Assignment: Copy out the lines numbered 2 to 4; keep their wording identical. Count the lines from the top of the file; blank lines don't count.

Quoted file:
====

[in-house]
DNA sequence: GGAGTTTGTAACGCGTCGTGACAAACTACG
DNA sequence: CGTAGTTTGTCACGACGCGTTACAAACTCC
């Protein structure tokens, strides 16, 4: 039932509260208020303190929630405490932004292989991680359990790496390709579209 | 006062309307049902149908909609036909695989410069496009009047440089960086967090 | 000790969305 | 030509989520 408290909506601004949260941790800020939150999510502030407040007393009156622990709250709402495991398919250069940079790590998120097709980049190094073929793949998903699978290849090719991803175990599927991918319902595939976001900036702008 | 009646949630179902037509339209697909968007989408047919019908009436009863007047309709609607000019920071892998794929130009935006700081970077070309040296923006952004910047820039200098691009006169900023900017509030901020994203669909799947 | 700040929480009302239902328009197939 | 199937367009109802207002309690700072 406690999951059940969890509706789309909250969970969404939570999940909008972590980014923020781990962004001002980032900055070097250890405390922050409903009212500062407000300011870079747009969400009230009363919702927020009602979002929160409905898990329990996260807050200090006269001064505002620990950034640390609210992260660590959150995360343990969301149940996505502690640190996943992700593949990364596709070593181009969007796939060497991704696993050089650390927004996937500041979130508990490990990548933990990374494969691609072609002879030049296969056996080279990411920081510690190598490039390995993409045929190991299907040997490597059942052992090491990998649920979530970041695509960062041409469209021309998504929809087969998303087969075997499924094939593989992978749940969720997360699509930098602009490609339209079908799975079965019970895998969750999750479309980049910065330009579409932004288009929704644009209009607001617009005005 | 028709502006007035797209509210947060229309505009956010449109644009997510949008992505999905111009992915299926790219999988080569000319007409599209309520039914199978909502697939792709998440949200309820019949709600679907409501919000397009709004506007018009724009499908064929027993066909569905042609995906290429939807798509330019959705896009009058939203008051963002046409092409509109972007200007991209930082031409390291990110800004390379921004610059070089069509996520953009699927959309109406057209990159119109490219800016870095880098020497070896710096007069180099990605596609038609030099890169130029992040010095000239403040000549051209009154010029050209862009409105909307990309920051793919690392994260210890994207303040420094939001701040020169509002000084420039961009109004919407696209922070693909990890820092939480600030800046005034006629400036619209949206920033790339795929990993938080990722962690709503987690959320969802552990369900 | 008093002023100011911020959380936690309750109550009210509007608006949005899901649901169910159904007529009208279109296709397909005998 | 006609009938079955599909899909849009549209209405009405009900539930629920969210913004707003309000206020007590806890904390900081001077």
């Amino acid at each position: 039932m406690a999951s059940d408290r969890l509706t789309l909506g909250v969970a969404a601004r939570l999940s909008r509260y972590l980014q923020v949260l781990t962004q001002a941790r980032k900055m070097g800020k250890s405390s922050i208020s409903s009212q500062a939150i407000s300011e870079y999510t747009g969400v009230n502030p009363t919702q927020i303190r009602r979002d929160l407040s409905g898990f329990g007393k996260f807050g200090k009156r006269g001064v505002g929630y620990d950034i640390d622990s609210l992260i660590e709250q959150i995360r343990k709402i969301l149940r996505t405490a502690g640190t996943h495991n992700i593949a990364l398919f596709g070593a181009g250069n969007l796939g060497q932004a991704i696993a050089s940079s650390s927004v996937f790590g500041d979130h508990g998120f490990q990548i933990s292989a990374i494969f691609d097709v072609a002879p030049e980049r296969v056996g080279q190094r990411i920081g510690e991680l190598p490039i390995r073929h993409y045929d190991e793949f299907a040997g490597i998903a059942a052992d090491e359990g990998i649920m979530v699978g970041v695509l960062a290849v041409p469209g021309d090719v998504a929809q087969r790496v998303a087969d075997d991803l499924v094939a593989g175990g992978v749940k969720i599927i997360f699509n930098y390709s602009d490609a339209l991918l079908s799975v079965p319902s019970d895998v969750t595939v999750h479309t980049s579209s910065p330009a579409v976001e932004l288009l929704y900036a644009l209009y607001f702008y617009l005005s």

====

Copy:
DNA sequence: GGAGTTTGTAACGCGTCGTGACAAACTACG
DNA sequence: CGTAGTTTGTCACGACGCGTTACAAACTCC
């Protein structure tokens, strides 16, 4: 039932509260208020303190929630405490932004292989991680359990790496390709579209 | 006062309307049902149908909609036909695989410069496009009047440089960086967090 | 000790969305 | 030509989520 408290909506601004949260941790800020939150999510502030407040007393009156622990709250709402495991398919250069940079790590998120097709980049190094073929793949998903699978290849090719991803175990599927991918319902595939976001900036702008 | 009646949630179902037509339209697909968007989408047919019908009436009863007047309709609607000019920071892998794929130009935006700081970077070309040296923006952004910047820039200098691009006169900023900017509030901020994203669909799947 | 700040929480009302239902328009197939 | 199937367009109802207002309690700072 406690999951059940969890509706789309909250969970969404939570999940909008972590980014923020781990962004001002980032900055070097250890405390922050409903009212500062407000300011870079747009969400009230009363919702927020009602979002929160409905898990329990996260807050200090006269001064505002620990950034640390609210992260660590959150995360343990969301149940996505502690640190996943992700593949990364596709070593181009969007796939060497991704696993050089650390927004996937500041979130508990490990990548933990990374494969691609072609002879030049296969056996080279990411920081510690190598490039390995993409045929190991299907040997490597059942052992090491990998649920979530970041695509960062041409469209021309998504929809087969998303087969075997499924094939593989992978749940969720997360699509930098602009490609339209079908799975079965019970895998969750999750479309980049910065330009579409932004288009929704644009209009607001617009005005 | 028709502006007035797209509210947060229309505009956010449109644009997510949008992505999905111009992915299926790219999988080569000319007409599209309520039914199978909502697939792709998440949200309820019949709600679907409501919000397009709004506007018009724009499908064929027993066909569905042609995906290429939807798509330019959705896009009058939203008051963002046409092409509109972007200007991209930082031409390291990110800004390379921004610059070089069509996520953009699927959309109406057209990159119109490219800016870095880098020497070896710096007069180099990605596609038609030099890169130029992040010095000239403040000549051209009154010029050209862009409105909307990309920051793919690392994260210890994207303040420094939001701040020169509002000084420039961009109004919407696209922070693909990890820092939480600030800046005034006629400036619209949206920033790339795929990993938080990722962690709503987690959320969802552990369900 | 008093002023100011911020959380936690309750109550009210509007608006949005899901649901169910159904007529009208279109296709397909005998 | 006609009938079955599909899909849009549209209405009405009900539930629920969210913004707003309000206020007590806890904390900081001077």